Overall, when business leaders think of enterprise security, it’s so much more than just a few alarm sensors: everything from 24/7 monitoring to fire prevention to phishing threats to employee dissatisfaction can leave enterprises vulnerable. Working with trusted experts to secure your enterprise can be the differentiating factor as to whether an organization comes out of this vulnerable or steeled against any future hardships that may arise.

If you’d like to learn more about how to secure your business, check out our website[2].





Mapping security to regulatory requirements

Next, make sure the elements of your security program support compliance with relevant rules and regulations governing customer data privacy and protection. Deconstruct the elements of each regulation governing your company's activities and map the elements of your security program against each regulations' requirements. For example, if subject to the GDPR, how can your company comply with an individual's data protection rights?

If this exercise uncovers gaps in your ability to protect data, assign the responsibility of addressing the deficiency to someone in the organization who possesses the authority and proper resources to handle the matter. Just as importantly, establish an expected completion date and make sure a third party, such as the internal audit department, follows up with the responsible party to ensure the remediation effort takes place.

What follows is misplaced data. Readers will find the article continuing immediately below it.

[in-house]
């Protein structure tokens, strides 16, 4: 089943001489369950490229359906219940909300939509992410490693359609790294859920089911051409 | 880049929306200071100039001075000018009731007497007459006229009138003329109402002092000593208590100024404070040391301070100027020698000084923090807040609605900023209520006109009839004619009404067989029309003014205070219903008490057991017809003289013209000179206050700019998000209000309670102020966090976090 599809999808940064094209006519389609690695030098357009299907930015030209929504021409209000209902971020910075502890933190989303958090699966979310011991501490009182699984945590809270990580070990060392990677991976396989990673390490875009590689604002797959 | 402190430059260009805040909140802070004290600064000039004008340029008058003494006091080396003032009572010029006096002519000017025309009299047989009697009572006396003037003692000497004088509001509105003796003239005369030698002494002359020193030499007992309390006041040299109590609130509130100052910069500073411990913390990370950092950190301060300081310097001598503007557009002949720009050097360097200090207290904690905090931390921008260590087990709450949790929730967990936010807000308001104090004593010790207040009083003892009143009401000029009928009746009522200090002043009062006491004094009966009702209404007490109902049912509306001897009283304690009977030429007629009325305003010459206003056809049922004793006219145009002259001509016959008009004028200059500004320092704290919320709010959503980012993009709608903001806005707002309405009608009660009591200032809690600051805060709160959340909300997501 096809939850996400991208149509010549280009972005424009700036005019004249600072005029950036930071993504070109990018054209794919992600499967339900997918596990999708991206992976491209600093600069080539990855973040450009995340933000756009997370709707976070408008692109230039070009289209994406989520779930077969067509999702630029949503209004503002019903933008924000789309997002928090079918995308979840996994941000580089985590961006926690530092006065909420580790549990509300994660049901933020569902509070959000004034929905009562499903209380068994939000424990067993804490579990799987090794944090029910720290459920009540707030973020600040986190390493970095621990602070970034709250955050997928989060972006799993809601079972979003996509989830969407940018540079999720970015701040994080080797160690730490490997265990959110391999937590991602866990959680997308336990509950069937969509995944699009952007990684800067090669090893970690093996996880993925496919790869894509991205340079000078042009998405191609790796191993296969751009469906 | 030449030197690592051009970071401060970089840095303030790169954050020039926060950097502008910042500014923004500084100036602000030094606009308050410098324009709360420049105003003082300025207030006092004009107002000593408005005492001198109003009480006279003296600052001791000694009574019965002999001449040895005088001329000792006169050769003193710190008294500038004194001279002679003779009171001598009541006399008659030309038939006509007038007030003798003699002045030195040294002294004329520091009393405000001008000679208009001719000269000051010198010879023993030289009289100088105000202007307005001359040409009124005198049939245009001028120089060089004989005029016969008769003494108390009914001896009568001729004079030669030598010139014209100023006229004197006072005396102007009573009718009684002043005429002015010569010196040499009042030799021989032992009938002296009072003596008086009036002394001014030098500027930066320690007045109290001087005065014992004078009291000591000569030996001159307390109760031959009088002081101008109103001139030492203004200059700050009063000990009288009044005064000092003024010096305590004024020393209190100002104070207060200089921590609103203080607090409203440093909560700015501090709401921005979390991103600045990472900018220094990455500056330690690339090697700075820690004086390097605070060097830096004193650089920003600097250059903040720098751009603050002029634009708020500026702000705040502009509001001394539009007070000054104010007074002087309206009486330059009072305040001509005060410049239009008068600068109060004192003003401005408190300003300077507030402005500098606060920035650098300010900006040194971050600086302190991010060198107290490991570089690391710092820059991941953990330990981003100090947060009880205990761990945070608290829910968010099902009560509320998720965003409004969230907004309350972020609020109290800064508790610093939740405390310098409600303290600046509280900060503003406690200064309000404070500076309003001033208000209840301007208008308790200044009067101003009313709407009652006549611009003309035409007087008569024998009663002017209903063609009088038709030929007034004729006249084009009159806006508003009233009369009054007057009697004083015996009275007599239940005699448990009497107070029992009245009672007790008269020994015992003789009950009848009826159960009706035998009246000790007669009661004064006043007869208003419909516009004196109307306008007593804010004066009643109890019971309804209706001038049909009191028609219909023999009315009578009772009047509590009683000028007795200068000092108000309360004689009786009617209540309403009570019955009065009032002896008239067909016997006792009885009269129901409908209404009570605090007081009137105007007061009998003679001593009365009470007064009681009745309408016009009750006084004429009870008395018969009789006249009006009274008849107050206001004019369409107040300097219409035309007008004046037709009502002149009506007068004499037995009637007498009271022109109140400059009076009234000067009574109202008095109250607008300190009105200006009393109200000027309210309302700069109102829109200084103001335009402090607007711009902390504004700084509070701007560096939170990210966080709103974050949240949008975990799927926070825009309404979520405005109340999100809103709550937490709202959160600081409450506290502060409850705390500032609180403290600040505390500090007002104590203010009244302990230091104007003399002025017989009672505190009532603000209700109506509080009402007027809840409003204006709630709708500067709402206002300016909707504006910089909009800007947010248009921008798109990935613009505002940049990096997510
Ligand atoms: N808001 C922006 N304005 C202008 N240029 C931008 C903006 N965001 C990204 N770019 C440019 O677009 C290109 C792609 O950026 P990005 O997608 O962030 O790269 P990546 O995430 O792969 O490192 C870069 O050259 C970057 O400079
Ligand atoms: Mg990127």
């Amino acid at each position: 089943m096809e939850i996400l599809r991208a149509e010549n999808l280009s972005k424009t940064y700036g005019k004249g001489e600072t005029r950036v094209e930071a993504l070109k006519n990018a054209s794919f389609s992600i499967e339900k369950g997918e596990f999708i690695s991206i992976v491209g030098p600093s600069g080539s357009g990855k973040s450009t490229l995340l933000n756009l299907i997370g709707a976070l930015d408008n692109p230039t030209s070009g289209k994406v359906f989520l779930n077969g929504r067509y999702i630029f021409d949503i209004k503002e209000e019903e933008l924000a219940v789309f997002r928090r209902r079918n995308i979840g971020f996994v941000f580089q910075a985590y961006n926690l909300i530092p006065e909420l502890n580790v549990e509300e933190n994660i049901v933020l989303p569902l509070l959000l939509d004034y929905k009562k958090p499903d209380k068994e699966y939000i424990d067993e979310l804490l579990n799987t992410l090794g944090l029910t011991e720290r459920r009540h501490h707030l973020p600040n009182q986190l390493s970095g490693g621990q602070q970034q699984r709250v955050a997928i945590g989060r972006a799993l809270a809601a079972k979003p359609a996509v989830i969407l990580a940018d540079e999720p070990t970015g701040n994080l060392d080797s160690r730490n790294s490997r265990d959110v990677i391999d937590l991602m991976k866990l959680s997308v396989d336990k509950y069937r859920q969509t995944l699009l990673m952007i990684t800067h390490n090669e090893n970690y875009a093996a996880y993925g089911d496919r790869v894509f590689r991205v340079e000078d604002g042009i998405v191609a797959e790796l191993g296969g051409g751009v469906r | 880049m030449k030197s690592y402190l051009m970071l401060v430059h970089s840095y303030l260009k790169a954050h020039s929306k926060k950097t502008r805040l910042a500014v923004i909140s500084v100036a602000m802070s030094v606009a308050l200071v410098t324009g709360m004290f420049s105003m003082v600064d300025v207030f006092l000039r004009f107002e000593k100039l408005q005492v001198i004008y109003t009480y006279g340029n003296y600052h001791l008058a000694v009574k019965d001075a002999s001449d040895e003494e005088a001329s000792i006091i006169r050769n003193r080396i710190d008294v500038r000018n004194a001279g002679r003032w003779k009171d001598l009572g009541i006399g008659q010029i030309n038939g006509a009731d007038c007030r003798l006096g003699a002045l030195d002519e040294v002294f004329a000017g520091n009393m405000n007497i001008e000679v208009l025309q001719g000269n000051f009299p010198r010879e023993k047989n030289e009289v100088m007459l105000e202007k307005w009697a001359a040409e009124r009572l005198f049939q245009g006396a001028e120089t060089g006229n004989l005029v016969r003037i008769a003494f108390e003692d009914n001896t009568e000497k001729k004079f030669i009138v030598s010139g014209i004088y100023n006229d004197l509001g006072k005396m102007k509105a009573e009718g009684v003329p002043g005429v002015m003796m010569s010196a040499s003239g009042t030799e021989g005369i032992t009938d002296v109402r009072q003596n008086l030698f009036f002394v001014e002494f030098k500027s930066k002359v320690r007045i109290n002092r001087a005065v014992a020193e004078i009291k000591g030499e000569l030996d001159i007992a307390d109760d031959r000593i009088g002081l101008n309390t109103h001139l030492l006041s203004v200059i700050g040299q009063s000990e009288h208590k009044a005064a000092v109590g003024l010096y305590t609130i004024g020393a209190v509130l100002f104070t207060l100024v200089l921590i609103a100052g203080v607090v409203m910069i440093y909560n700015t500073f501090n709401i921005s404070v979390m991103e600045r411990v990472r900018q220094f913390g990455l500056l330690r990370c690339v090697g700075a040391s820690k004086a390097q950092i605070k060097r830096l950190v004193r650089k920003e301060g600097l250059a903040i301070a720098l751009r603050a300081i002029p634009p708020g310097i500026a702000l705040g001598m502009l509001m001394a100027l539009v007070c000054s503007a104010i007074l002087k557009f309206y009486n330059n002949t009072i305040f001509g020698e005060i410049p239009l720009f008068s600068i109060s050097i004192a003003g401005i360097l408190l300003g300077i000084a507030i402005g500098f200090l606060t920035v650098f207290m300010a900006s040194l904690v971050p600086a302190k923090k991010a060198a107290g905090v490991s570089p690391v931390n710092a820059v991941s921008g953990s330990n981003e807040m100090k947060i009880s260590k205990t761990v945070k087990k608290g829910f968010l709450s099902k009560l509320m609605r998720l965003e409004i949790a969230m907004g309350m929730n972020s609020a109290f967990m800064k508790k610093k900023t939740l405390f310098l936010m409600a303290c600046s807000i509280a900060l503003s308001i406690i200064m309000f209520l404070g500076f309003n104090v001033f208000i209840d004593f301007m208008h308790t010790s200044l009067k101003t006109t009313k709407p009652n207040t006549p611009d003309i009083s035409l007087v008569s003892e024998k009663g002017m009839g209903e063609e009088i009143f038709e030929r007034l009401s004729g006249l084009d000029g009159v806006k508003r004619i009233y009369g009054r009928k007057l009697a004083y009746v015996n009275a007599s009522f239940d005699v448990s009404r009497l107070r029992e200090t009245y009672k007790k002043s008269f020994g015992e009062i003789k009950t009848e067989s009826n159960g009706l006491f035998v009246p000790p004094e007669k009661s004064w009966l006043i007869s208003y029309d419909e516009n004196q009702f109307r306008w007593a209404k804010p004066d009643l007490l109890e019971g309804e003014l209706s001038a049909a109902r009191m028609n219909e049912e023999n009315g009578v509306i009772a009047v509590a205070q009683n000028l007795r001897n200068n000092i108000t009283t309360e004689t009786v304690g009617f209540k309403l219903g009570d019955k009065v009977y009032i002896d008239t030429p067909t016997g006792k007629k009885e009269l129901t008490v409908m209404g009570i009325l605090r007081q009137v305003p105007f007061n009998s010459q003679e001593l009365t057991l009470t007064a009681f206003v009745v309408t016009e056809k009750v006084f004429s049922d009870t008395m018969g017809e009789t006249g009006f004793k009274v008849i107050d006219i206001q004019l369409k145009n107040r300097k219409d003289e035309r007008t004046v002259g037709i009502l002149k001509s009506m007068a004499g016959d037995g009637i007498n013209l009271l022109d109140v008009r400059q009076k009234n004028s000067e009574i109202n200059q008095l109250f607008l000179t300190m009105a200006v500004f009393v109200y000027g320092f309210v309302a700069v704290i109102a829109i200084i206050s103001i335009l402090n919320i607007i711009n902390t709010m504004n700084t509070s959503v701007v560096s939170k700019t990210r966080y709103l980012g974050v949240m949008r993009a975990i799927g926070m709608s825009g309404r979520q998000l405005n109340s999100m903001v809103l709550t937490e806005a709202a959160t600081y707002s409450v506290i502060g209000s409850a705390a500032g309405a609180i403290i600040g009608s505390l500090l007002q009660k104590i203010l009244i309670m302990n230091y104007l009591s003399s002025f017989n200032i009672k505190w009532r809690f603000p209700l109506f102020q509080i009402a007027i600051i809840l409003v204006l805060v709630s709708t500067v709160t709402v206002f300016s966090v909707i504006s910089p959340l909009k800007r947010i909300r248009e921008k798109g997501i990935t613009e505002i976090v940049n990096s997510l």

The goal here is to ensure your security program includes basic—as well as advanced—security protections, such as firewalls, encryption and malware detection capabilities, to protect data wherever it resides within the IT environment, while also achieving compliance with industry, state, federal and international data protection laws and regulations. To improve your understanding of data privacy laws and regulations in the United States and overseas, visit DLA Piper, a multinational law firm.2


Put it in writing

If you've not done so already, create a data protection policy that documents the people, processes and technology your business depends upon to protect customer data, and remain in compliance with relevant rules and regulations.

Make sure someone within your organization reviews and updates the data protection policy on at least a bi-annual basis. To set the tone regarding how your organization handles customer data and ensure that employees and executives know their role in the process, share a copy of the policy with employees and executives regularly. To help you develop a data protection policy, here's an example from Daimler, a German multinational car manufacturer.3


Commit to continuous improvement

If you've not done so already, create a data protection policy that documents the people, processes and technology your business depends upon to protect customer data, and remain in compliance with relevant rules and regulations.

With businesses of all sizes embracing digitization, the degree to which companies rely on technology grows daily. So too does the potential for a cybercriminal to uncover weaknesses in a company's digital backbone to exploit. Therefore, combating customer data theft requires an unwavering commitment to security, which includes a willingness to dedicate attention and resources to evolving your security program to combat the latest threats.

1. EUGDPR. "GDPR Portal: Site Overview". Accessed June 26, 2018.
2. DLA Piper. "Data Protection Laws of World". Accessed June 26, 2018.
3. Daimler. "Data Protection Policy". Accessed June 26, 2018.